Sometimes, a family business is owned by several families along the way. Such is the case with Pini Ace Hardware in Novato, which is celebrating its 100thanniversary this year.

Charles Young, surrounded by sons Tom, Russ. and David

Russ Young, Pini’s CFO and treasurer and a member of the third generation of his family to own and operate the landmark hardware store, said the business started in 1918 when Henry Pini, a Swiss immigrant, opened a general store in the Marin County community. The store initially sold dry goods and groceries, but soon added hardware. A few years later, the store moved down the street and expanded to sell hay, grain, feed, coal, clothes, hardware, and groceries, along with fresh meat, chicken and eggs.

In 1929, Pini built a modern store and became one of the largest employers in town. But shortly after he died in 1942, his widow, Mary, sold the business and the rights to use the name to three local men, who jointly owned it until 1968, when Russ’ grandparents – Ben and Ellarene Young – and the Saunders family partnered to buy it. Charles Young and Steve Saunders purchased the business from their parents in 1983 and the Young family bought out the Saunders’ interest in 2015. Today Charles and his three sons – Tom, Russ, and David – are the owners.

Like many retail businesses, Pini competes with big-box stores that can offer larger selections and often lower prices. But being a family business is an important asset if you’re David taking on Goliath.

“We can provide customer service but they’re too big to do that,” Young said. They can’t provide the personal attention we can.

“We’ve been really lucky so far. People have embraced our store. We’re community-oriented and at one with the town. And we have better relations with our staff. We’re kind of a big family. We care about our employees and we want them to be happy in their job. We don’t have huge corporation rules.”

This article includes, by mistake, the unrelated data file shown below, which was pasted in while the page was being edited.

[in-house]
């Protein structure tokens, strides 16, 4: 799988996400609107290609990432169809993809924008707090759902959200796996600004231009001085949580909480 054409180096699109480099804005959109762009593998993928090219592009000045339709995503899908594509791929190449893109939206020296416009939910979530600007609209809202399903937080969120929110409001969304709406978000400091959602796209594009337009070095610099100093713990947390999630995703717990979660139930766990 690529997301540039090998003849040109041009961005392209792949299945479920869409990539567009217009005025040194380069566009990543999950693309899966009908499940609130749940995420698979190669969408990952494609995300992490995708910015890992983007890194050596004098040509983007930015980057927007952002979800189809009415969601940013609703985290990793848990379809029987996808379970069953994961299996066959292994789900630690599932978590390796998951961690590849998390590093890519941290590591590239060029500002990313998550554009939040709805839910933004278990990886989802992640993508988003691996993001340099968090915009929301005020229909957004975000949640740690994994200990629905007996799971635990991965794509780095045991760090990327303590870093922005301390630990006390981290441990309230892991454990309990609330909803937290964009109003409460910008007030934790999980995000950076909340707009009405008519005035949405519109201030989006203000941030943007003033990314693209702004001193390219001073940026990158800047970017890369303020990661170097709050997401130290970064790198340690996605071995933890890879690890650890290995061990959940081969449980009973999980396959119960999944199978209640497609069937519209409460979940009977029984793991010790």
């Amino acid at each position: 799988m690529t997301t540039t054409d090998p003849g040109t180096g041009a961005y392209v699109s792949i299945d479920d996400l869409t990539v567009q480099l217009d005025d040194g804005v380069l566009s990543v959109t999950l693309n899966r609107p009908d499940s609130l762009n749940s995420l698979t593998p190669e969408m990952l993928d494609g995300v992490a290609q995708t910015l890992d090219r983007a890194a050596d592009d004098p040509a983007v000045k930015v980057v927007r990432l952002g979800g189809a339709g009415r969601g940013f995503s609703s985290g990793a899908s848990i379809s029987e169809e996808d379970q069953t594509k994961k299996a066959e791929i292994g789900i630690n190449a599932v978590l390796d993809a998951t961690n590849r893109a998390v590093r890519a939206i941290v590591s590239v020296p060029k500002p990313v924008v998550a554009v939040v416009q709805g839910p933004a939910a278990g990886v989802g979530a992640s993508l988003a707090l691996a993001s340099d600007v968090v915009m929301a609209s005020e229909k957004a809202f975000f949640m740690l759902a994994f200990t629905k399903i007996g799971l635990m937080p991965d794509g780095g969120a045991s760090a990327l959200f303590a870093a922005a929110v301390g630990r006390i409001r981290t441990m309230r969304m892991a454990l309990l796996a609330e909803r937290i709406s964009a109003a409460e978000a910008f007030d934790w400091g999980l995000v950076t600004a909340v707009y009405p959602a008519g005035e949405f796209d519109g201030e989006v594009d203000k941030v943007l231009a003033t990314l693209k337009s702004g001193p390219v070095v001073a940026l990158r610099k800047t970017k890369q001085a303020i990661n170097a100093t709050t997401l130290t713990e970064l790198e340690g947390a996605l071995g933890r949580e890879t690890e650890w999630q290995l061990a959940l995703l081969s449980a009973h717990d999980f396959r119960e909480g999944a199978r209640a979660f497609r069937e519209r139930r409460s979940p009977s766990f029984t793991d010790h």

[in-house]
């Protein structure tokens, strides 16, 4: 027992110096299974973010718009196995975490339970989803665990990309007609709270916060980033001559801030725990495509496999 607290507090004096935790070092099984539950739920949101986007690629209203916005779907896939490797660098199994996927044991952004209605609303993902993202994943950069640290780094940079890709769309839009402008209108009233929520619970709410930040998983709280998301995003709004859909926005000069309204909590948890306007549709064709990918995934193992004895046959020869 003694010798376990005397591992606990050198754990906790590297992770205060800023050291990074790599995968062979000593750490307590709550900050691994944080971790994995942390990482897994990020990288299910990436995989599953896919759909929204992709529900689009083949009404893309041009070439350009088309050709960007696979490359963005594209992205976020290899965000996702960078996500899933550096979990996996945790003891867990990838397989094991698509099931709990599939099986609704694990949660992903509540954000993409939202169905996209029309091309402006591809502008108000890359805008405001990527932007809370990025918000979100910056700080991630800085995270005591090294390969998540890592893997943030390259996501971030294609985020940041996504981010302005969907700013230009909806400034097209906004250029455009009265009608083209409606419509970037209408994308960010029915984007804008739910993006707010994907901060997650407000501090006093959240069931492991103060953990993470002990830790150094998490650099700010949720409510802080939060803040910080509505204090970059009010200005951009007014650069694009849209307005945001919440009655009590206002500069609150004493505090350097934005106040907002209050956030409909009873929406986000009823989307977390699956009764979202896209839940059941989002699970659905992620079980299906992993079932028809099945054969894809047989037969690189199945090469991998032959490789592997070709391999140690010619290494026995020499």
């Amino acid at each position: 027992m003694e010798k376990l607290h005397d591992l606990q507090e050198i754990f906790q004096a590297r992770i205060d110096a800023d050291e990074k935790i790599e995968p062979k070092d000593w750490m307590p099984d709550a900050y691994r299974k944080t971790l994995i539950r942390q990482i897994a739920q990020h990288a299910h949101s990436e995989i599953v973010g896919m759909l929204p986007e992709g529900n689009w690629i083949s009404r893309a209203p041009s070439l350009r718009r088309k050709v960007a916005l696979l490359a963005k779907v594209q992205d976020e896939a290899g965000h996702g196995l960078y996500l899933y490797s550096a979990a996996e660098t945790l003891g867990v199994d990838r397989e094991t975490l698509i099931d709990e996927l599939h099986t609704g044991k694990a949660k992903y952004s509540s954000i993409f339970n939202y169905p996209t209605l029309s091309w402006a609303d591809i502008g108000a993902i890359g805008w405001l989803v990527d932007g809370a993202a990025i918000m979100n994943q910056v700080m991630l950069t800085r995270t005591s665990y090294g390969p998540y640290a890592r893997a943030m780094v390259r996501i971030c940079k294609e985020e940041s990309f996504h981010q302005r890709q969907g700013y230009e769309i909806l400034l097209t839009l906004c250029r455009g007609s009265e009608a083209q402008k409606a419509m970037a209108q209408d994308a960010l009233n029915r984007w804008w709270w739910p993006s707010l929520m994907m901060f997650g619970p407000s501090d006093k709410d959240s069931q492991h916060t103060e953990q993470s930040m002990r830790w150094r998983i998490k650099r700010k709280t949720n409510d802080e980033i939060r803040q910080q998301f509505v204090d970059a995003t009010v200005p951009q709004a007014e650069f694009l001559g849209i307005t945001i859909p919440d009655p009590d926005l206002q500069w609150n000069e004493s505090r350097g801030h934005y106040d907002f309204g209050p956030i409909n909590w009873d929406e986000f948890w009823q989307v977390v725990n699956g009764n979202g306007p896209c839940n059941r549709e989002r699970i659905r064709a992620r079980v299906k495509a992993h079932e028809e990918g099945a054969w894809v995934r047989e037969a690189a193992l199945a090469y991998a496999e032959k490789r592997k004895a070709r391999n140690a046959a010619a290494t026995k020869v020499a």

Pini has one manager who has been with the company for more than 45 years and several others who have worked there between 15 and 20 years.

And as Young said, the family is deeply involved in the community. They hold a number of sales events each year, participate in events with the Chamber of Commerce and other organizations, and are involved in fundraisers for schools and youth groups.

One of the highlights of the year is the store’s participation in the annual Fourth of July Parade, when family members and staff – and even some customers – march and do routines while swinging plungers. He said one year they decided not to participate and customers let them know in the months to come that they expected them back in the next parade.

Charles Young remains involved with the business and works a few days a week. Russ said he’s very business-savvy and gives his sons great advice on how to handle things. Older brother Tom is the COO and handles inventory, while younger brother David manages the sales staff and ensures they have the training and skills to keep the floor running smoothly.

While the brothers “bleed retail,” like many children they struck out on their own for a few years, managing drug and variety stores and in Russ’ case owning his own business for a few years before joining the family business permanently. Now, the fourth generation is already involved, with Russ’ nephew running the front office. And younger brother David has five children so there’s hope there as well.

The family joined FBA earlier this year in part to promote the importance of family businesses.

“I don’t think people understand what family businesses bring to the table and how important they are to the community. How many of the big boxes are involved in local organizations, with local banks? Consumers love the giant warehouse floors, but I don’t think they understand how much more family businesses give back to their communities,” he said.

He said the legislation proposed by Sen. Scott Wiener, D-San Francisco, last year that would have created a state estate tax – defeated after FBA created a broad-based coalition to oppose it – is a good example of legislation that would have really hurt family businesses.

“FBA is beneficial to keep people aware that family businesses are important cornerstones of the economy and the communities we live in.”

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